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Andrew Toth/Getty Images for MACRO

Ryan Destiny & Keith Powers Call It Quits

The former couple are focusing on themselves while "remaining close friends."

Celebrity News

While we’re still processing the sad news of Lisa Bonet and Jason Momoa’s breakup, another beloved celebrity couple has called it quits. Yes, the chocolate goddess herself, Ryan Destiny, and her handsome now-former boyfriend, Keith Powers are no longer together. The surprising news recently hit the internet and fans are having a hard time coping.


Keith, 29, and Ryan, 27 were together for four years after meeting at a Teen Vogue party in 2015 and according to People, they will remain friends. "They're taking time to focus on themselves and their emerging careers but are remaining close friends."

This may explain why they both still have photos of each other on their social media pages.

While we are stunned over their breakup, let’s reflect on some loving quotes the former couple said about each other and their relationship.

On Falling In Love with One Another

“I realized I was in love when I knew my life would be extremely affected in a negative way if Ryan wasn’t in it. Loving someone is a very natural feeling that just happens. You can’t just wake up and SAY I love this person, you FEEL it. You realize like wow, this person is a piece of me and regardless you don’t ever want that person out of your life. I also felt myself growing as a person when Ryan came into my life, especially mentally. And I realized that I’m ready to deal with anything I have to deal with alongside Ryan. Once I felt that I knew.” - Keith Powers, We the Urban

On How They Navigated Their Relationship

“Me and Keith have a really good balance. We don’t try to oversaturate or put ourselves out there too much because we’re still very much private people. We just like to share our love with people sometimes and a cool picture that we took of each other so it’s nothing crazy serious that we think about.” - Ryan Destiny, Madame Noire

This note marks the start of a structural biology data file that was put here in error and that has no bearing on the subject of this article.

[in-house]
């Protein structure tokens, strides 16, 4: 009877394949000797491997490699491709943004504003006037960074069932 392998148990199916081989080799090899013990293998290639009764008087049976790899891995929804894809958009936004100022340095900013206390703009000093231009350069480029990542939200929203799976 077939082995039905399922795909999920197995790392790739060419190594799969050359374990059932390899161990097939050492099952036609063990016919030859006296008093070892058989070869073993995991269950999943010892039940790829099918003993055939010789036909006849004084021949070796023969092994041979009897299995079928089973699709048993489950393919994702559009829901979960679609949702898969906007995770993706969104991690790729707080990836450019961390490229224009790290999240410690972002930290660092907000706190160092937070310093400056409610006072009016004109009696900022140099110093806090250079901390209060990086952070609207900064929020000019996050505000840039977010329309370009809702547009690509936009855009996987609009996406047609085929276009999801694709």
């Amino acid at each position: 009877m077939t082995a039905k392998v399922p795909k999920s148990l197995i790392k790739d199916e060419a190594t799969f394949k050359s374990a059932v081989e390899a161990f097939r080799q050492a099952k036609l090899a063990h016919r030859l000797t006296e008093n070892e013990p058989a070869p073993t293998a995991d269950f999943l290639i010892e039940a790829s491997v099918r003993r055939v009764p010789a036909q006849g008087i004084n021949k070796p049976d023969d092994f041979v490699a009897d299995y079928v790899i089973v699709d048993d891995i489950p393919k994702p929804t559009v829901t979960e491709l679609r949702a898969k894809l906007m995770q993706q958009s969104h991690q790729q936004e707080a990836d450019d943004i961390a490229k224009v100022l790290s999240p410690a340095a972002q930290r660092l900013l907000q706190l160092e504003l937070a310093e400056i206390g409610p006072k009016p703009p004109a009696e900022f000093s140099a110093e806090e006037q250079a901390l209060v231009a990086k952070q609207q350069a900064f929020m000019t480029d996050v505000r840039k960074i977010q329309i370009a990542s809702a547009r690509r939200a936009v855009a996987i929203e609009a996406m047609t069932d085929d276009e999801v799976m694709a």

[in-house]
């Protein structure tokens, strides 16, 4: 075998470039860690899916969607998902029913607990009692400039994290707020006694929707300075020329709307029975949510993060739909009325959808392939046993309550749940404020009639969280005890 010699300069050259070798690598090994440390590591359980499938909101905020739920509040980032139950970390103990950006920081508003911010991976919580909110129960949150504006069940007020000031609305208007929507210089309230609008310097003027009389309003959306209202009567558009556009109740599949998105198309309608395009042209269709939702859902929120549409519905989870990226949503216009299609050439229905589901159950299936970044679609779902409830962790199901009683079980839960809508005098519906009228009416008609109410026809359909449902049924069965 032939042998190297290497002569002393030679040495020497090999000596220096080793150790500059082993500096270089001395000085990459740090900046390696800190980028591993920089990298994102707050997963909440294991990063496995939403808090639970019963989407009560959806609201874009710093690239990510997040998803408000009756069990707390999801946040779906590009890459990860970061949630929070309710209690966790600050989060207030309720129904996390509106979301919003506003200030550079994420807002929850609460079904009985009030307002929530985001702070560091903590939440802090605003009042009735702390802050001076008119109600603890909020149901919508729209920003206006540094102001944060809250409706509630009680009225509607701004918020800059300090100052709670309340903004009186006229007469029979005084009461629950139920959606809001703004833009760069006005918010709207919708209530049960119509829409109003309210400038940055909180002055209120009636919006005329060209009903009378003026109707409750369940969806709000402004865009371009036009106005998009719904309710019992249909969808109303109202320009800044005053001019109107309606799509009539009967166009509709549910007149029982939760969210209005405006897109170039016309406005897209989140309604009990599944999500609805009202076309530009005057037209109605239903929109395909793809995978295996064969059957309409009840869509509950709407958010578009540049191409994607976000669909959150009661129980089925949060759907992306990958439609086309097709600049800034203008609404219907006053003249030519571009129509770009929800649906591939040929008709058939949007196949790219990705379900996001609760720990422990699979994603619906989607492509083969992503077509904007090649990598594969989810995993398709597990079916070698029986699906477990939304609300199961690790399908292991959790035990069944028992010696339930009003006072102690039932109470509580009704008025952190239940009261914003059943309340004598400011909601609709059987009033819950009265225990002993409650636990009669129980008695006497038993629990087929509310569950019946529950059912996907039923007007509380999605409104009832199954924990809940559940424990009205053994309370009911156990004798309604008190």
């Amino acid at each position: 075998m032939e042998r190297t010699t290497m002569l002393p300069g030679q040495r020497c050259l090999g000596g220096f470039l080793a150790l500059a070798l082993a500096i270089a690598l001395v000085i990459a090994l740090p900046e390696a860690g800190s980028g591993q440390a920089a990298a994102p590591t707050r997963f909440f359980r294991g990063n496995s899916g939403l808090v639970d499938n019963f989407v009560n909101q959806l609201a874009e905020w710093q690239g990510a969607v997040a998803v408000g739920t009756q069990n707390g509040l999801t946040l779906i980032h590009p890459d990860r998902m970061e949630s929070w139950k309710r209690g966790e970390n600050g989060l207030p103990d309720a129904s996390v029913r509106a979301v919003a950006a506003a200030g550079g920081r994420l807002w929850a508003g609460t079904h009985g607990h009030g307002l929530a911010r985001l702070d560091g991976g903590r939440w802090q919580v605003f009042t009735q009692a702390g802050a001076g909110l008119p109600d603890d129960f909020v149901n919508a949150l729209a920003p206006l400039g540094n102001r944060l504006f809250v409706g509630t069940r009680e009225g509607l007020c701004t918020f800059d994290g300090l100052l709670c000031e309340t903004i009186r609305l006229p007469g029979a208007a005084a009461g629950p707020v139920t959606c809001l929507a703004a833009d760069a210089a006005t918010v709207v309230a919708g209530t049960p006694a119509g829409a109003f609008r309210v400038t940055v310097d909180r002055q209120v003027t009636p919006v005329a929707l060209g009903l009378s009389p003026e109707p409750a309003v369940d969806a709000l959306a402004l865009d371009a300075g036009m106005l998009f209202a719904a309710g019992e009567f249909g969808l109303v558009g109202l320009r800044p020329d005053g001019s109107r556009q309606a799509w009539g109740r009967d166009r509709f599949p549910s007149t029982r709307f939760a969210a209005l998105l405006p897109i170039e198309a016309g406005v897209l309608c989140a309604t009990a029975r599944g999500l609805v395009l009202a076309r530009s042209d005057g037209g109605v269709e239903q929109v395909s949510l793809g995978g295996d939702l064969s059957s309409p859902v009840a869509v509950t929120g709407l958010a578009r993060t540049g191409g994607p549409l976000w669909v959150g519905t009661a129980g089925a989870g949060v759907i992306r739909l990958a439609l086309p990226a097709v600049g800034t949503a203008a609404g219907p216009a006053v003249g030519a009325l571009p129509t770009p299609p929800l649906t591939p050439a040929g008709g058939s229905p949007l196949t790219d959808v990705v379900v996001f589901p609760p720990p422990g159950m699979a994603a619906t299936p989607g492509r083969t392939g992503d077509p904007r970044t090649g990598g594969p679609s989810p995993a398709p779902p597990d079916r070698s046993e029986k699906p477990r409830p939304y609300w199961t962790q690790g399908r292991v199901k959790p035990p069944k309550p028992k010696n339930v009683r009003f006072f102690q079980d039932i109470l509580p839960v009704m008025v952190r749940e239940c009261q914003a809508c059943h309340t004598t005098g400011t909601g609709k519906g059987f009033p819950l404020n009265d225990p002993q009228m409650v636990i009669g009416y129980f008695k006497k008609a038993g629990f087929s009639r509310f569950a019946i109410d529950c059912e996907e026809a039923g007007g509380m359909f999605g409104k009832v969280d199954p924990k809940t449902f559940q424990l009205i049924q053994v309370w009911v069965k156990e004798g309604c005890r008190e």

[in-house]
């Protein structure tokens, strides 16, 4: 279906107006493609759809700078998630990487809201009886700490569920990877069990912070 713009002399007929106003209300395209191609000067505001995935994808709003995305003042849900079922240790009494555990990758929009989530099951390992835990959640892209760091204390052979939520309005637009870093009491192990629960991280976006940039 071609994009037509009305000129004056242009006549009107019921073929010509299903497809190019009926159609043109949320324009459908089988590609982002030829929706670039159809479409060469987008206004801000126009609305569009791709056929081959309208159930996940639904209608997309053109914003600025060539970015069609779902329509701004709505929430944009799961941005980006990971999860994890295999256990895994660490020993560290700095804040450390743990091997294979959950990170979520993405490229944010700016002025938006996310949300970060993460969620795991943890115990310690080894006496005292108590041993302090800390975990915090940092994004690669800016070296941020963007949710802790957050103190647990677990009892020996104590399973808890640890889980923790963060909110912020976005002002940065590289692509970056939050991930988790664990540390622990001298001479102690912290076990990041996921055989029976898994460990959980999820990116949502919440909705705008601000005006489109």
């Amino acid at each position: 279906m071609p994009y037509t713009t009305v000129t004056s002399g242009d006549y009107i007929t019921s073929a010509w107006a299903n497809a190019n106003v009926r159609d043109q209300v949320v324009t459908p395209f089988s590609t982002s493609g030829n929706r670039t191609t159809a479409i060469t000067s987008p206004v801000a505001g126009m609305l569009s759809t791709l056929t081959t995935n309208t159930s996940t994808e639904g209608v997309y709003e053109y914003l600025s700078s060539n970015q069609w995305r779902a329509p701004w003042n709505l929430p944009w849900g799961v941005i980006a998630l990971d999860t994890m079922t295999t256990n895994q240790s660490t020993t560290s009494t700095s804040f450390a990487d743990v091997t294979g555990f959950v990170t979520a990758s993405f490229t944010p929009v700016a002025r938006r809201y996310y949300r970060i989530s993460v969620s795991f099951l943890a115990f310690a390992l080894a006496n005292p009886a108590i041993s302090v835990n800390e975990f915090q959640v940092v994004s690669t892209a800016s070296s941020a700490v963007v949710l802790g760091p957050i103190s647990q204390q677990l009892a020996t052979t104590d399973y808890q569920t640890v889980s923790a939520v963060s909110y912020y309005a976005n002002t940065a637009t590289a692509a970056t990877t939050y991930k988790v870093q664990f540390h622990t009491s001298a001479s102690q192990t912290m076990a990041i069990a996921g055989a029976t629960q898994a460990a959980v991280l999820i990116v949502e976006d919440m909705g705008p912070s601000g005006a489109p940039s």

On Being an Example of Black Love

“...Black love gives us hope. When you see black love flourish, it’s POWERFUL. It’s important we show our youth how powerful it is as well. I think our relationship shows people that it's possible even in this type of industry. I think we exemplify good young black love.” - Keith, We the Urban

Featured image by Andrew Toth/Getty Images for MACRO

Today is Malcolm X’s birthday. As an icon of Black liberation movements, his words are often rallying cries and guideposts in struggle. In 2020, after the officers who executed Breona Taylor were not charged with her murder, my timeline was flooded with people reposting Malcolm’s famous quote: “The most disrespected person in America is the Black woman. The most unprotected person in America is the Black woman. The most neglected person in America is the Black woman.”

It was certainly an apt quote to use for the tragic situation surrounding the life and death of Taylor. Quickly, however, a cynicism began to take hold of me as I saw people with questionable politics around Black women repost Malcolm’s words. .

Malcolm delivered those words to a congregation of Black people in Los Angeles, California just days after his birthday on May 22, 1965. Using his signature authoritative oratorical skills, he declared the harm that this world has caused Black women. In this same speech he would go on to say: “Who taught you to hate the color of your skin? Who taught you to hate the texture of your hair? Who taught you to hate the shape of your nose and the shape of your lips? Who taught you to hate yourself from the top of your head to the soles of your feet?" Hating and harming Black women is akin to hating and harming yourself.

For Malcolm, to protect Black women, to respect and to love Black women was not a hypothetical position to take. Just a few years prior to giving that speech, Malcolm severed ties with his mentor Elijah Muhommad after allegations against the Nation of Islam leader of having affairs with underaged girls was revealed, an allegation that Malcolm didn’t initially want to believe until speaking directly with one of the accusers himself.

He showed us that to show up for Black women means holding the abusers within your community accountable — even the ones you admire. It means listening to Black women, but also taking principled action in response to what you’ve heard–even at the risk of your relationships and even your life.

The name and legacy of Malcolm X conjures strong feelings in many people. To some people, Malcolm was a militant hellbent on stirring racial unrest. To others, he was a messianic figure, who sacrificed himself for the good of the people. But this is how I choose to remember him: as someone whose love for Black women anchored his life. To honor Malcolm means to honor Black women, today, tomorrow, and always.

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